Q and A: Football Player Ryan Kelley

Oct. 2, 2008

By Keenan Bowen, EWU Sports Information

If you were to tell Eagle senior cornerback Ryan Kelley a year ago that he'd face a life-threatening virus and arguably the best collegiate wide receiver in the coming months, he would probably have thought you were crazy. But that is exactly what has happened over the last few months for Kelley, and he was victorious on both accounts.

Just prior to the start of practice this spring, Kelley spent a week in the hospital battling for his life with a bout of bacterial meningitis. He lost 12 pounds after overcoming the sometimes-deadly disease that put him in critical condition in an intensive care unit, as well as an induced coma, in late March. Kelley made a complete recovery, despite some lingering hearing problems.

With his illness in the review mirror, Kelley turned his attention to Eastern's first opponent of the 2008 season, the Texas Tech Red Raiders of the Big 12 Conference. Not just the Red Raiders as a whole but specifically their star wide receiver and All-American Michael Crabtree.

Kelley and the Eagle secondary held their own against Crabtree, holding him to nine catches for 73 yards and a touchdown. Despite being five inches shorter and 30 pounds lighter than Crabtree, Kelley put up a fight.

After starting off the season 0-2 after the loss at Texas Tech and a near victory at Colorado, the Eagles had a bye week before NCAA Division II Western Washington. Eastern won 52-31, but the Vikings played the Eagles to the wire in a game widely projected to be a blowout. Eastern then kicked off the Big Sky Conference slate with a 45-31 victory against Idaho State last weekend.

The Eagles are now 2-2 and head to Portland State to take on the Vikings this Saturday. The Vikings have won the last two meetings, including a 34-0 shutout in 2006 and an upset victory in Cheney last season that hampered EWU's championship hopes.

Q: Do you feel fortunate to play football again after what you went through last spring?

A: "It's a blessing for me to be here, still have all my limbs and be able to play football. I don't know what I would be doing if I couldn't play. It's great to be around the team and play the game that I love."

Q: You had all summer to think about facing Texas Tech. What did you do to prepare to face Michael Crabtree?

A: "I googled Crabtree and watched some highlights, read about all his awards. I printed out his picture and put it on my wall, so every morning when I woke up during the whole summer I looked at him. When I got lazy and didn't feel like working out I would look at the picture and it made me want to work hard so I can be where I need to be."

Q: How do you think you played against him?

A: "He drove me into the ground a few times, but he is 6-foot-3 and 220 pounds, compared to my 5-10, 190. But I still held my own. It was good to prepare for an opponent like that. It's not every day you get to play against a Heisman candidate as a FCS player."

Q: After you played Texas Tech and Colorado down to the wire, Western Washington did the same to you. What happened?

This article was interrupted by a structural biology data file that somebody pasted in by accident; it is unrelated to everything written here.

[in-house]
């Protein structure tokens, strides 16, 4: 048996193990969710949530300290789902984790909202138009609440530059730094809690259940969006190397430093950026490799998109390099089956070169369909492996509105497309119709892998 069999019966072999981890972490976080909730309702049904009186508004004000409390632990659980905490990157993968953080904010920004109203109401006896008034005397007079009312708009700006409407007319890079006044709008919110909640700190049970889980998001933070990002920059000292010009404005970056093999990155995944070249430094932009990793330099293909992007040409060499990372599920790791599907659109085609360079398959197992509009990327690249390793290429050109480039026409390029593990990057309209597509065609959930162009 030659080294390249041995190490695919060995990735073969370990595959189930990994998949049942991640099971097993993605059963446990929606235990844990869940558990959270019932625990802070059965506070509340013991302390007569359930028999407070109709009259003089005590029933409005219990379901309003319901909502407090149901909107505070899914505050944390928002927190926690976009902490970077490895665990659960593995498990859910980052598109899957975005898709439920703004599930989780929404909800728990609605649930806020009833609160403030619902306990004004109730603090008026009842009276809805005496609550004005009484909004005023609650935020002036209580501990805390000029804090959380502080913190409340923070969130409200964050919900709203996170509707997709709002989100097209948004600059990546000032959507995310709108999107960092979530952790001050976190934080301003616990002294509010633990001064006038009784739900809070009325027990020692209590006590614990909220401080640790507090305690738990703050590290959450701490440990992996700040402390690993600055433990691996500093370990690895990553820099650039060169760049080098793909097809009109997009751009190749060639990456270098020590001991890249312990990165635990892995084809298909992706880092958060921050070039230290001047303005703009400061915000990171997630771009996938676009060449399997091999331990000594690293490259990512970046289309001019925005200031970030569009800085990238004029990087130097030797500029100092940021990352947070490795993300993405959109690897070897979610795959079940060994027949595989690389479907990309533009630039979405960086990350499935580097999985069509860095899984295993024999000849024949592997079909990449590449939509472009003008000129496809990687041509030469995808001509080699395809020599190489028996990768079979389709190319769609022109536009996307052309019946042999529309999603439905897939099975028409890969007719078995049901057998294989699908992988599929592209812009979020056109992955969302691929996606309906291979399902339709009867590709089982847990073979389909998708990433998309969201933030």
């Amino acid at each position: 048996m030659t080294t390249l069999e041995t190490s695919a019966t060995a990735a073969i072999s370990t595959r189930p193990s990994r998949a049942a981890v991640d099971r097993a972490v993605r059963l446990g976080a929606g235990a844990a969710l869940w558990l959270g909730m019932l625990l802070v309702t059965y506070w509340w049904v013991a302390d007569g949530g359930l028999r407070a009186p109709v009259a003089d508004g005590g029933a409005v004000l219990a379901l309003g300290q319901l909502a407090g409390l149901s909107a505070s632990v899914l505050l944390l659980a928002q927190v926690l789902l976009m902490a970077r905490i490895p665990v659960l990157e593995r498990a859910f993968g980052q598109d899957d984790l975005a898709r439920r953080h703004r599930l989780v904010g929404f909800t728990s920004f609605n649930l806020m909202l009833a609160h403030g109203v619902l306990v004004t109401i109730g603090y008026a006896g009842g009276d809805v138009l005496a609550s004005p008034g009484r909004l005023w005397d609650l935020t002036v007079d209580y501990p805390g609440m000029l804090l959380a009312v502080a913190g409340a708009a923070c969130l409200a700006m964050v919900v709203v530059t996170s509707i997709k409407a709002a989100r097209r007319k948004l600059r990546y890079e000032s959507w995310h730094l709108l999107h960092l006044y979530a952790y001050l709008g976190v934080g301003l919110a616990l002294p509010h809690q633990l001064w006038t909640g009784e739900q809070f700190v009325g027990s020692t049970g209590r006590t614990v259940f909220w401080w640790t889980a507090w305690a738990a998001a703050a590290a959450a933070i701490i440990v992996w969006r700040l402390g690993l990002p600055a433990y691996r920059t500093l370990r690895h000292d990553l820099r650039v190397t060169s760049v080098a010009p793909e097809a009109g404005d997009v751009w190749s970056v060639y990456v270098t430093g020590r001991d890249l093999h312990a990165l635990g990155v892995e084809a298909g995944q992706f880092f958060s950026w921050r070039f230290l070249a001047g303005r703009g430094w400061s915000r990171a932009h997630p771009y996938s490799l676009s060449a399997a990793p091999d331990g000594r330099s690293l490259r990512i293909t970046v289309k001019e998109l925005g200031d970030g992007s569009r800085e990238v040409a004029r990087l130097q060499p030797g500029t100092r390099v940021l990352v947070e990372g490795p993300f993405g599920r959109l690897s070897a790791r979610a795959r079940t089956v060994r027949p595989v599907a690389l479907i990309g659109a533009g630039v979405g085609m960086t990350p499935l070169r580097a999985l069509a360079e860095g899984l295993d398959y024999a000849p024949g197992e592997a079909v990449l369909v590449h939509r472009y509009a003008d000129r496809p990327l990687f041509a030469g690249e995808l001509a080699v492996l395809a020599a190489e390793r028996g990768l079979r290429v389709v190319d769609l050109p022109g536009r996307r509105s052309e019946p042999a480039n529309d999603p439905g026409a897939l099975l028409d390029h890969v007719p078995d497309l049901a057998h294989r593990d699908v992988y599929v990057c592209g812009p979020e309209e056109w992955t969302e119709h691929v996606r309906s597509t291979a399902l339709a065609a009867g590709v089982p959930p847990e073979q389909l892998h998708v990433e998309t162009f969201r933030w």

A: "The bye week had good and bad consequences. It gave us time to replenish our bodies after two FBS games. But then in playing down against Western we kind of got lackadaisical and we played like it."

Q: You needed another big fourth quarter to beat Idaho State, but how did it feel to get that first Big Sky Conference victory of the season?

A: "We really wanted to beat Idaho State. You always want to win your first conference game to start out on top. And that is exactly what we did."

Q: Is the team hungry to beat Portland State, a team that defeated you 28-21 last year and 34-0 two years ago in Portland?

A: "We are looking forward to going into their house and beating them this weekend. That loss last year kept us from potentially being co-Big Sky Champions, so we are going to go down there and try our hardest to beat them."

Q: What part of football do you like best?

A: "I love to watch our offense, as a former running back. I love to watch Dale (Morris) get the ball and see him cut and slash through the defense. Being a defensive player, I like to get physical and make tackles."

Q: Whose game do you try to emulate?

A: "I like how Champ Bailey (Denver Broncos) plays. I love his technique and how aggressive he is. He isn't like a Deion Sanders type of corner, a finesse cover guy. Bailey, Deangelo Hall (Oakland Raiders) and Fabian Washington (Baltimore Ravens) will all get physical with you."

Q: Best player you've ever played against?

A: "Definitely Michael Crabtree, he is the best overall player I've played against. He's aggressive and he is a talker. If you're a player that lets others get in your head then he will do that. He runs great routes and just finds a way to get open in the end zone."

Q: Best thing about being a Division I football player?

A: "The best thing is just the level of competition. You get to play in front of large crowds and that is something a lot of kids dream of. It's just fun overall -- the people, the atmosphere and the camaraderie of a team."

Q: Who has been the most influential person in your playing career?

A: "My mother. She doesn't even know that much about sports but she always has encouraged me to strive to be better. She always tells me you're as great as you're going to get if you don't continue to work hard. Her main focus is pushing me academically and athletically to always do what it takes to succeed in both."

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